There are so many lessons learned here, addressing what people have in terms of portfolio and then also delivering new, contemporary, revised types of applications and/or infrastructure. They’ll find videos and other materials of other customers who have embarked on these journeys, whether they’ve been driving that from the top down, from an application’s nature, or whether it’s people who are coming in from the infrastructure.
As you can imagine, HP is an extremely large organization. It makes products, as well as sells services, etc. In terms of product, just imagine your average PC, or your average server, and think of the number of components that are made up inside of that device. It runs into hundreds of thousands, whether it's memory chips, disk drives, screens, keyboards, or whatever.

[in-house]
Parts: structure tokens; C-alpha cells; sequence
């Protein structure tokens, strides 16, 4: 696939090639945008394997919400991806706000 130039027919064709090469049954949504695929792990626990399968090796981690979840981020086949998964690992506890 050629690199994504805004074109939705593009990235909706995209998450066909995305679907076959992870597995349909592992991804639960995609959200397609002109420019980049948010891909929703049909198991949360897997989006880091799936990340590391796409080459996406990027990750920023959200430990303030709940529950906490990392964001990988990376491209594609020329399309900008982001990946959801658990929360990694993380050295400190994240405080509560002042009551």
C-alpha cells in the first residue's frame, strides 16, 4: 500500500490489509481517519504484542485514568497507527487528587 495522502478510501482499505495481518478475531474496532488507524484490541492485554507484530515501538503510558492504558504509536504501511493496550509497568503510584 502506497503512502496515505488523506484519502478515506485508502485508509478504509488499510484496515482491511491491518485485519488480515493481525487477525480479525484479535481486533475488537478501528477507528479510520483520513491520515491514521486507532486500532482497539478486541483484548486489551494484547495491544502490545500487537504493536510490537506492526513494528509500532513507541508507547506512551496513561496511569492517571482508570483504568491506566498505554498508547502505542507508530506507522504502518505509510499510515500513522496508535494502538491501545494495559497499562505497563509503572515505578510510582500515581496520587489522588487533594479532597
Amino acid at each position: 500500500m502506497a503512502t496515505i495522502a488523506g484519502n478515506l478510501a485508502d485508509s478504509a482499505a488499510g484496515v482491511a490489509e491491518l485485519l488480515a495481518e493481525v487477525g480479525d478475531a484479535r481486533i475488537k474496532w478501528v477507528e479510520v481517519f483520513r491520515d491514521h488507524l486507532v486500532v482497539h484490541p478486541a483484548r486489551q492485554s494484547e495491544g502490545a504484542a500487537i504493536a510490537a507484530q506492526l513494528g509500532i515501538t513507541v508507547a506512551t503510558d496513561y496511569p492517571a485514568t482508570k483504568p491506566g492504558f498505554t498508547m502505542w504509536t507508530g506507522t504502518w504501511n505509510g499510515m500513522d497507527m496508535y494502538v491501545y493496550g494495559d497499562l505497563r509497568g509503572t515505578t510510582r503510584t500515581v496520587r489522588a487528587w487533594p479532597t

For a company like HP, in the event that someone needs a spare part for whatever reason, they don't expect to wait a significant period of time for it to turn up. They want it delivered 24 hours later by whatever means that suits them.
So, it's essential for us to have that global supply chain of spare parts tailored toward the ones that we believe we need more -- rather than less -- and that we can supply those parts quickly and easily and, at the same time, cost effectively. That's important for any organization that is dealing in physical components or in the provision of a service. You want to maintain customer satisfaction or increased customer satisfaction.
For us, it was essential that a massive global supply chain organization was extremely customer-centric, but at the same time, very cost-effective. We were doing our utmost to reduce costs, increase the agility of the applications to service the customers, and fuel growth, as our organization and our business grows. The organization has got to respond to that.